At the end of this discussion, we learn what the game is. The draft guidance states (p. 4): “FDA intends to work with manufacturers of new LASIK devices through the premarket approval application (PMA) process, and manufacturers of currently marketed LASIK devices through the PMA supplement process, to integrate these important labeling recommendations.”
FDA’s statement tacitly concedes that current PMA holders have a limitation on their ability to adopt the recommendations in this guidance. As a legal matter, they would need to first obtain supplemental approval from FDA granting them permission to do so. It appears that the purpose of the guidance is really to induce manufacturer’s to seek approval of a labeling change, and to direct them as to what changes they should request. As FDA points out, the agency can readily impose this labeling for new devices during an original PMA process, but they need existing PMA holders to “voluntarily” file supplements to make these changes.
The draft guidance is directed at devices in the LZS product code, most of which originally gained approval in the mid‑1990s to early 2000s. While there are PMA supplements steadily filed in this product code until the present, it appears from FDA’s database that the last original PMA approval was in 2006. Therefore, it is likely that this guidance is really directed at existing PMA holders.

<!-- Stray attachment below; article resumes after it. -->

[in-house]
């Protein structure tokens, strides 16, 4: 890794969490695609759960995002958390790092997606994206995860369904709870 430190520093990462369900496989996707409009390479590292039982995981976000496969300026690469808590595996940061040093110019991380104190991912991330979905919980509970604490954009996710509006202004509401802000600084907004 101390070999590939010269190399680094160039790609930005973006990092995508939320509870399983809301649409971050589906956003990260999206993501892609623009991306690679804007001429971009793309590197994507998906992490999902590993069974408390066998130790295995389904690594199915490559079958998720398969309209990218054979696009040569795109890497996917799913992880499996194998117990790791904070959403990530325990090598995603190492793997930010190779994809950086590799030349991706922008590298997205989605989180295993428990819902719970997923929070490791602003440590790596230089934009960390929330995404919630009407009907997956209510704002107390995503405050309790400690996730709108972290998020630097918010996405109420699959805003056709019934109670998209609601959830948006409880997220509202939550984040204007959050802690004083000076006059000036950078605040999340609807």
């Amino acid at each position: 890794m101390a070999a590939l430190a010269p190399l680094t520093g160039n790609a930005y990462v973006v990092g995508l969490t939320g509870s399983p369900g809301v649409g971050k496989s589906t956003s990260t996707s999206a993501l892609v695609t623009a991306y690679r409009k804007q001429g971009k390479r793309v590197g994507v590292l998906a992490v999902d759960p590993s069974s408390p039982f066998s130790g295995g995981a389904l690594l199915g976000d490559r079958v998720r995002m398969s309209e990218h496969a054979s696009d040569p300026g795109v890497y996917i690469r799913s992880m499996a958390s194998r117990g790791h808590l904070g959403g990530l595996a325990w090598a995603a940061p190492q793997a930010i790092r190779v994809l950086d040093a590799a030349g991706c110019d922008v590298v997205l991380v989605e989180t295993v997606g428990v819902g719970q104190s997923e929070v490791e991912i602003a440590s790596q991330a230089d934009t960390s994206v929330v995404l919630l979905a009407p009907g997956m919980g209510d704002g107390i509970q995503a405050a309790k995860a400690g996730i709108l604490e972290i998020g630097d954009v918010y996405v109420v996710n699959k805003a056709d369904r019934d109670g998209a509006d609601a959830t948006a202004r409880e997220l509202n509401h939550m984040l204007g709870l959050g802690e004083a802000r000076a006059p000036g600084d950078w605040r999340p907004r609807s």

It would seem that these targeted PMA holders would be on rock solid legal ground to ignore the guidance. They may legally continue to use their existing PMA‑approved labeling. No doubt, if FDA persists, some manufacturers may be unable to resist the pressure. That does not speak to the propriety of this maneuver.
A final word about the limits of FDA’s authority. FDA is not categorically barred from requiring manufacturers to provide patient information. These lasers were previously approved with patient information booklets.
The problem here is that FDA seeks to substitute new patient labeling based on a generalized assessment of procedural outcomes obtained via a wide range of medical information, not device‑specific evaluations. And, perhaps more important, FDA is requesting that the labeling convey risk information to patients that clearly overlaps with routine surgical informed consent. FDA’s mandate, however, is to supervise the safety and effectiveness of specific devices used in LASIK procedures. FDA is not authorized to impinge on the informed consent process. It is a subtle distinction, but it is well established and is usually honored by the agency. In this case, it appears that FDA has crossed over the line.